In May of 2017, my team and I at Wildbit started experimenting with a 32-hour, 4-day work week. Since then, we’ve extended the experiment indefinitely, and we’ve continued to see our productivity and quality of work improve along the way.
That isn’t to say we haven’t encountered challenges. We’ve had to make adjustments to how we approach our work weeks and our roles, but overall, our experience has yielded positive results.
How we got started
I’ve long been interested in focus work and understanding how to get the most out of your day. Before implementing four-day work weeks, I read the book Deep Work by Cal Newport. In his book, Newport explains that our brains are incapable of doing more than four hours of deep work each day and maximizing those four hours is something only the best thinkers with trained minds can achieve.
This means for the rest of us, our brains usually max out in even fewer hours. It led me to wonder if we really needed to work 40 hours every week, or if it were possible for us to learn to produce deep, meaningful work in less time. So, we decided to give a four-day work week a try.
We initially limited the experiment to the summer, because we didn’t want to make a permanent change without first evaluating how it would affect us and our customers. During that time, everyone worked only four days a week, with no extra hours tacked on, and with no reduction in salary. Adding additional hours to each of the four days would have defeated the purpose of the experiment, so everyone was asked to reduce their weekly hours to a total of 32 hours, down from 40.
One thing we had to figure out right away was how to make sure our shortened work week had no impact on our customers. While most of us still take Fridays off, our Customer Success team alternates Mondays and Fridays off. This allows us to be available to our customers, while still keeping everyone on the 32-hours-a-week schedule.
We also had to make some policy updates. We originally had 25 paid-time-off (PTO) days per year. But having Fridays (or Mondays) off each week added an additional 52 days off, which combined with PTO, totaled 15 weeks away from work each year. We ended up reducing PTO to 20 days, which feels far less scary, but still gives us five full weeks of PTO because we no longer have to use PTO days for Fridays. Additionally, we no longer allow swaps where someone could take a day off mid-week and work on Friday so it wouldn’t count against their PTO. It’s too disruptive to the team.
When summer was over, we checked in again about how the 32-hour weeks were going, and we agreed that we were feeling good enough about the experiment to extend it another six months. Then at the end of the additional six months, we felt that things were going so well that we decided to continue our experiment indefinitely.
What we learned
Switching to a 32-hour week forced us to evaluate ourselves and improve how we do things and to become more efficient. It’s had a lasting, positive impact on our work. And because we know we have one less day to work with each week, we’re less likely to succumb to procrastination. Within the first year of our experiment, we surprised ourselves and found that we launched more features that year than we had in the previous year. Plus, thanks to three-day weekends, our team is happier, more committed, refreshed, and ready to go on Mondays.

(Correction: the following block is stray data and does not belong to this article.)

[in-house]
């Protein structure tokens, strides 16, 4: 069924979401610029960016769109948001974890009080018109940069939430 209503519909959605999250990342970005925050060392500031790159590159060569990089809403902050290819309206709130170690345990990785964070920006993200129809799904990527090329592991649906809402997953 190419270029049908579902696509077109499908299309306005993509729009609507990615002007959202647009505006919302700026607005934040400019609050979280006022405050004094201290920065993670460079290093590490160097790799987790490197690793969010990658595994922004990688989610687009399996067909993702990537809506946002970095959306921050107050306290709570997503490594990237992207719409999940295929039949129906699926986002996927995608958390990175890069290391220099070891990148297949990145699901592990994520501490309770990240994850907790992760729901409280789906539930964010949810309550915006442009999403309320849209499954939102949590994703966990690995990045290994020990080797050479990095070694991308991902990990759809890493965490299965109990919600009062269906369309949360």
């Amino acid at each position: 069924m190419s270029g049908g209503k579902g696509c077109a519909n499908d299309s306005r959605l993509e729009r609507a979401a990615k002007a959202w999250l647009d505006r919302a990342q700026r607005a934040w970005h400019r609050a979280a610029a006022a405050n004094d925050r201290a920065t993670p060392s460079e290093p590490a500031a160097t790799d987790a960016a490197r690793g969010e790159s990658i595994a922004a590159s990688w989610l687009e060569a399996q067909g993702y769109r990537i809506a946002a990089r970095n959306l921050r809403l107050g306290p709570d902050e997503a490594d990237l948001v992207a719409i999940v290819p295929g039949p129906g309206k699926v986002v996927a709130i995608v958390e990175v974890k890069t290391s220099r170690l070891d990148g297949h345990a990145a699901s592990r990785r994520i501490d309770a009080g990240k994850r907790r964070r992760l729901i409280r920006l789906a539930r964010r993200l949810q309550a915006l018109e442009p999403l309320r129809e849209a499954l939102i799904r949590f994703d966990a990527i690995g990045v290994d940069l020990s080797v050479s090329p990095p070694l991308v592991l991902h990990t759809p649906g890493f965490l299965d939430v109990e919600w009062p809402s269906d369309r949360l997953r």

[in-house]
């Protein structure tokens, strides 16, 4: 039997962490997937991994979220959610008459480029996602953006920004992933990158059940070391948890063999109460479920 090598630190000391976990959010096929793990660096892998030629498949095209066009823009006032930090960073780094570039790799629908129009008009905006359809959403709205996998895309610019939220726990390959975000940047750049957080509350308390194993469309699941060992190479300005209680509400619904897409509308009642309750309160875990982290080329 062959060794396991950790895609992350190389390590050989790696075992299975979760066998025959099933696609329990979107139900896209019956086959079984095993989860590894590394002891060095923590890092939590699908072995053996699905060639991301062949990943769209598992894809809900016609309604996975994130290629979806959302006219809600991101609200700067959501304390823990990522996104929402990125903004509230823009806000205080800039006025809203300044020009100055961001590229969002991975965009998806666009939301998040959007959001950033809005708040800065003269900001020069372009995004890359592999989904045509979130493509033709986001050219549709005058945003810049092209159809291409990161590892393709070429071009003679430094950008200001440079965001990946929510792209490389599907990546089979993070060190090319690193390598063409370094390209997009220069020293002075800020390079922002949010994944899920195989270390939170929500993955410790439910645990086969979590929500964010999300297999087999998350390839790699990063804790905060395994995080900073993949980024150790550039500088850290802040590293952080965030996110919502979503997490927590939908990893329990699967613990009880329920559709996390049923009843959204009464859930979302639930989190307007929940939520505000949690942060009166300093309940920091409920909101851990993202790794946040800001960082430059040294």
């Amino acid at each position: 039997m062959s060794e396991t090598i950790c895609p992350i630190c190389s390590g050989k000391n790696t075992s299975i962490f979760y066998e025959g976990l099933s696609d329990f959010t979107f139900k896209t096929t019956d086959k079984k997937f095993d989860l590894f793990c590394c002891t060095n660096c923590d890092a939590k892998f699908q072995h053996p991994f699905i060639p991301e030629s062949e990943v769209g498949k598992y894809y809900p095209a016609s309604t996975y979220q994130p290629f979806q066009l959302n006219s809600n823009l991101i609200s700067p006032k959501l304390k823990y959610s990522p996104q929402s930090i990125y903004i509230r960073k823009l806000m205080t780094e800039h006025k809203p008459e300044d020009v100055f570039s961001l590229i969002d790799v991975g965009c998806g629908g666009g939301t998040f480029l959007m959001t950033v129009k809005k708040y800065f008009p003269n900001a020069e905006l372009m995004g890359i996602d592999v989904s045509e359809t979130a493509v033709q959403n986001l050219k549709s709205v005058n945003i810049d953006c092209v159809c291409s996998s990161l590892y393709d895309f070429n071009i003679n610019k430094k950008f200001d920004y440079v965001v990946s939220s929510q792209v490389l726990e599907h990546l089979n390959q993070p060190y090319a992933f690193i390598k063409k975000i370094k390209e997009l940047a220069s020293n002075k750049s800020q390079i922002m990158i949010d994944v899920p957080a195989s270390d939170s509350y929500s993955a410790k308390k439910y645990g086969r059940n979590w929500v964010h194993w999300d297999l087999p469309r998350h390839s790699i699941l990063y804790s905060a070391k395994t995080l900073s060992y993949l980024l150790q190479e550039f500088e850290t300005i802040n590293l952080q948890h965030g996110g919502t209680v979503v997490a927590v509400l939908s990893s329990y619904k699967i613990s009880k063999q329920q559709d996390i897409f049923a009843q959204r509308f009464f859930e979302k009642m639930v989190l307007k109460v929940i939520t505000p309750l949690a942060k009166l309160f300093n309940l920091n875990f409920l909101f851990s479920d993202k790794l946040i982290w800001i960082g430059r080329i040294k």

In the beginning, some of us experienced increased pressure due to having less time to complete the same tasks we would have in a 40-hour week. But that pressure eventually subsided as we adjusted and learned to focus on the right things and became smarter about our time management.
One of the ways we were able to get the most out of our reduced hours, and as a result, feel more comfortable getting things done in a shortened work week, was by focusing our roles. We defined each role with its specific responsibilities, its focus areas, and how each of those things needed to be accomplished. With a clearer understanding of our roles, we could decide what needed to get done now, what would be important in the future, and then figure out where we should focus our limited time.
In learning how to focus better and become more deliberate about how we spend our time, we were able to eliminate some distractions and avoid unnecessary meetings. Instead of daily stand-up meetings, we use automated, text-based check-ins. We’re more thoughtful about whether something is urgent enough to send a Slack message that could potentially disrupt someone else’s focus, or if it’s better to write an email. We’ve also become more aware of distractions, so we encourage each other to close Slack if needed and to not feel pressured to be checking email constantly.
We’ve had success with 32-hour weeks thus far because we’ve continued to monitor how our experiment is going and adjust as needed—we haven’t become complacent. We regularly check-in and remind ourselves why we’re doing the experiment in the first place, and we continue to define what we want to accomplish with it. We communicate openly about how it affects us and our work, and we aren’t shy about addressing issues when they pop up. But while we’re committed to shortened work weeks, we also want to continue to evolve them to be as productive and happy as we can. Whether that means sticking to four eight-hour days or trying out five-day weeks with shorter days instead, we will keep thinking about and exploring options to maintain a 32-hour work week that’s as effective for our customers as it is for our team.
Bio: Natalie is the co-founder and CEO of Wildbit, the company behind Postmark, Beanstalk and Conveyor. With 29 team members across 5 countries working on multi-million dollar products for developers, she’s proving that you can grow an extremely profitable business while focusing on shorter work days, an enjoyable work-from-anywhere environment, and staying small.